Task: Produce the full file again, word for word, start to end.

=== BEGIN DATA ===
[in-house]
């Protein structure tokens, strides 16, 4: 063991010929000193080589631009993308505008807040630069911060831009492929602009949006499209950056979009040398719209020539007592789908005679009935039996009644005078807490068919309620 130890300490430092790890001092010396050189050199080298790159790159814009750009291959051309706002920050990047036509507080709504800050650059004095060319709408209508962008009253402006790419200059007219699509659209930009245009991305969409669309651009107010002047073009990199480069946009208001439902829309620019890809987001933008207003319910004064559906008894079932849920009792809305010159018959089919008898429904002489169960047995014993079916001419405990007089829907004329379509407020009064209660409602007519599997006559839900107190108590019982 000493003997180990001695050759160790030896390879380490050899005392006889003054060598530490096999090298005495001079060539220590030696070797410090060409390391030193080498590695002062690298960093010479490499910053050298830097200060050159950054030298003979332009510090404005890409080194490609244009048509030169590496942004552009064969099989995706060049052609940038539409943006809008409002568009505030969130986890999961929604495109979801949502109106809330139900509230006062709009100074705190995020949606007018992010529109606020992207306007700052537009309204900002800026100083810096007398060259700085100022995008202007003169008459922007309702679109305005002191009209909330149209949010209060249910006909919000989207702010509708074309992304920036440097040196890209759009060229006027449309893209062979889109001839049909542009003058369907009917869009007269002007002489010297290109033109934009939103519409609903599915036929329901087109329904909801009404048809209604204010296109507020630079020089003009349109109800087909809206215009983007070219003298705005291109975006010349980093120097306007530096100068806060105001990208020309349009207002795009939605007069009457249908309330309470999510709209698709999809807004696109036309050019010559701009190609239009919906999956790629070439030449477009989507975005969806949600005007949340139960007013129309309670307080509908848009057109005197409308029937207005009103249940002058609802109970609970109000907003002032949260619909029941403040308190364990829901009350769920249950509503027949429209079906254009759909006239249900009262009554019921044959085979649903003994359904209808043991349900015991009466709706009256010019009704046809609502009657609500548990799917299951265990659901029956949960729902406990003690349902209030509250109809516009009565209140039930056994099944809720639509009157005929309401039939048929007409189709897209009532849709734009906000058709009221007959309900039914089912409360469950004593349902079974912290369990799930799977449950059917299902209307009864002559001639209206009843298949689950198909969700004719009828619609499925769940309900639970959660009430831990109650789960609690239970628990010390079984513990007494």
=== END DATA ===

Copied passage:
[in-house]
């Protein structure tokens, strides 16, 4: 063991010929000193080589631009993308505008807040630069911060831009492929602009949006499209950056979009040398719209020539007592789908005679009935039996009644005078807490068919309620 130890300490430092790890001092010396050189050199080298790159790159814009750009291959051309706002920050990047036509507080709504800050650059004095060319709408209508962008009253402006790419200059007219699509659209930009245009991305969409669309651009107010002047073009990199480069946009208001439902829309620019890809987001933008207003319910004064559906008894079932849920009792809305010159018959089919008898429904002489169960047995014993079916001419405990007089829907004329379509407020009064209660409602007519599997006559839900107190108590019982 000493003997180990001695050759160790030896390879380490050899005392006889003054060598530490096999090298005495001079060539220590030696070797410090060409390391030193080498590695002062690298960093010479490499910053050298830097200060050159950054030298003979332009510090404005890409080194490609244009048509030169590496942004552009064969099989995706060049052609940038539409943006809008409002568009505030969130986890999961929604495109979801949502109106809330139900509230006062709009100074705190995020949606007018992010529109606020992207306007700052537009309204900002800026100083810096007398060259700085100022995008202007003169008459922007309702679109305005002191009209909330149209949010209060249910006909919000989207702010509708074309992304920036440097040196890209759009060229006027449309893209062979889109001839049909542009003058369907009917869009007269002007002489010297290109033109934009939103519409609903599915036929329901087109329904909801009404048809209604204010296109507020630079020089003009349109109800087909809206215009983007070219003298705005291109975006010349980093120097306007530096100068806060105001990208020309349009207002795009939605007069009457249908309330309470999510709209698709999809807004696109036309050019010559701009190609239009919906999956790629070439030449477009989507975005969806949600005007949340139960007013129309309670307080509908848009057109005197409308029937207005009103249940002058609802109970609970109000907003002032949260619909029941403040308190364990829901009350769920249950509503027949429209079906254009759909006239249900009262009554019921044959085979649903003994359904209808043991349900015991009466709706009256010019009704046809609502009657609500548990799917299951265990659901029956949960729902406990003690349902209030509250109809516009009565209140039930056994099944809720639509009157005929309401039939048929007409189709897209009532849709734009906000058709009221007959309900039914089912409360469950004593349902079974912290369990799930799977449950059917299902209307009864002559001639209206009843298949689950198909969700004719009828619609499925769940309900639970959660009430831990109650789960609690239970628990010390079984513990007494």